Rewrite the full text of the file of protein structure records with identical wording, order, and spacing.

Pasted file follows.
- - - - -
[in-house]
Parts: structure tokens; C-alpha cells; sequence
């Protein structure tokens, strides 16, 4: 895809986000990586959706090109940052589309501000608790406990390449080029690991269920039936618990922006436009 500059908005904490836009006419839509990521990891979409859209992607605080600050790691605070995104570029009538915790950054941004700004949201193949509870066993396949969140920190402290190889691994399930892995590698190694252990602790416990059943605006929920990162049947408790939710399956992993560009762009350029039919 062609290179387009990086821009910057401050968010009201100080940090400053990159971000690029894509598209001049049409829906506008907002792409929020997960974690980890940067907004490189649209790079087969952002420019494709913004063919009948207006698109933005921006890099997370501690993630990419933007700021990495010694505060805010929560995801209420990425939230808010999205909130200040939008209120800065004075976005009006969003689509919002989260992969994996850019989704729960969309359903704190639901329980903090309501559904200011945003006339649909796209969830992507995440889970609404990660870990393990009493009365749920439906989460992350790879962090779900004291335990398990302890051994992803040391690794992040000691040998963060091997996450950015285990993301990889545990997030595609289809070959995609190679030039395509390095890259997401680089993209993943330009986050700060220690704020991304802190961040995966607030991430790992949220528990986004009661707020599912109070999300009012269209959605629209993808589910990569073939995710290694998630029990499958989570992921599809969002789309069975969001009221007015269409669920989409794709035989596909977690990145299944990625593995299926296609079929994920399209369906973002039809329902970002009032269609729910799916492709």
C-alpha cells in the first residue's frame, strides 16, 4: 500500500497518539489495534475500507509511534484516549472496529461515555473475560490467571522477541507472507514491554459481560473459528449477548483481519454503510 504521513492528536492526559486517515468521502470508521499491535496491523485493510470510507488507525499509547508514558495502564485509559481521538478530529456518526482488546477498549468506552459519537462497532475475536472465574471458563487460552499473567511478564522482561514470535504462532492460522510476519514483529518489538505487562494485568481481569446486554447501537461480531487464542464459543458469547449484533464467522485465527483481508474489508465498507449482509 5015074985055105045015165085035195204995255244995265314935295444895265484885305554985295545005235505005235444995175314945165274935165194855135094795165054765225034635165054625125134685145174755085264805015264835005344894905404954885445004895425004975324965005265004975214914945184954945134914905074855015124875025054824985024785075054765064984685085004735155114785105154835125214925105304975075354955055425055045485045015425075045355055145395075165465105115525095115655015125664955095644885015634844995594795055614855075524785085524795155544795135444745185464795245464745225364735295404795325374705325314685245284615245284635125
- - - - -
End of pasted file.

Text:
[in-house]
Parts: structure tokens; C-alpha cells; sequence
């Protein structure tokens, strides 16, 4: 895809986000990586959706090109940052589309501000608790406990390449080029690991269920039936618990922006436009 500059908005904490836009006419839509990521990891979409859209992607605080600050790691605070995104570029009538915790950054941004700004949201193949509870066993396949969140920190402290190889691994399930892995590698190694252990602790416990059943605006929920990162049947408790939710399956992993560009762009350029039919 062609290179387009990086821009910057401050968010009201100080940090400053990159971000690029894509598209001049049409829906506008907002792409929020997960974690980890940067907004490189649209790079087969952002420019494709913004063919009948207006698109933005921006890099997370501690993630990419933007700021990495010694505060805010929560995801209420990425939230808010999205909130200040939008209120800065004075976005009006969003689509919002989260992969994996850019989704729960969309359903704190639901329980903090309501559904200011945003006339649909796209969830992507995440889970609404990660870990393990009493009365749920439906989460992350790879962090779900004291335990398990302890051994992803040391690794992040000691040998963060091997996450950015285990993301990889545990997030595609289809070959995609190679030039395509390095890259997401680089993209993943330009986050700060220690704020991304802190961040995966607030991430790992949220528990986004009661707020599912109070999300009012269209959605629209993808589910990569073939995710290694998630029990499958989570992921599809969002789309069975969001009221007015269409669920989409794709035989596909977690990145299944990625593995299926296609079929994920399209369906973002039809329902970002009032269609729910799916492709």
C-alpha cells in the first residue's frame, strides 16, 4: 500500500497518539489495534475500507509511534484516549472496529461515555473475560490467571522477541507472507514491554459481560473459528449477548483481519454503510 504521513492528536492526559486517515468521502470508521499491535496491523485493510470510507488507525499509547508514558495502564485509559481521538478530529456518526482488546477498549468506552459519537462497532475475536472465574471458563487460552499473567511478564522482561514470535504462532492460522510476519514483529518489538505487562494485568481481569446486554447501537461480531487464542464459543458469547449484533464467522485465527483481508474489508465498507449482509 5015074985055105045015165085035195204995255244995265314935295444895265484885305554985295545005235505005235444995175314945165274935165194855135094795165054765225034635165054625125134685145174755085264805015264835005344894905404954885445004895425004975324965005265004975214914945184954945134914905074855015124875025054824985024785075054765064984685085004735155114785105154835125214925105304975075354955055425055045485045015425075045355055145395075165465105115525095115655015125664955095644885015634844995594795055614855075524785085524795155544795135444745185464795245464745225364735295404795325374705325314685245284615245284635125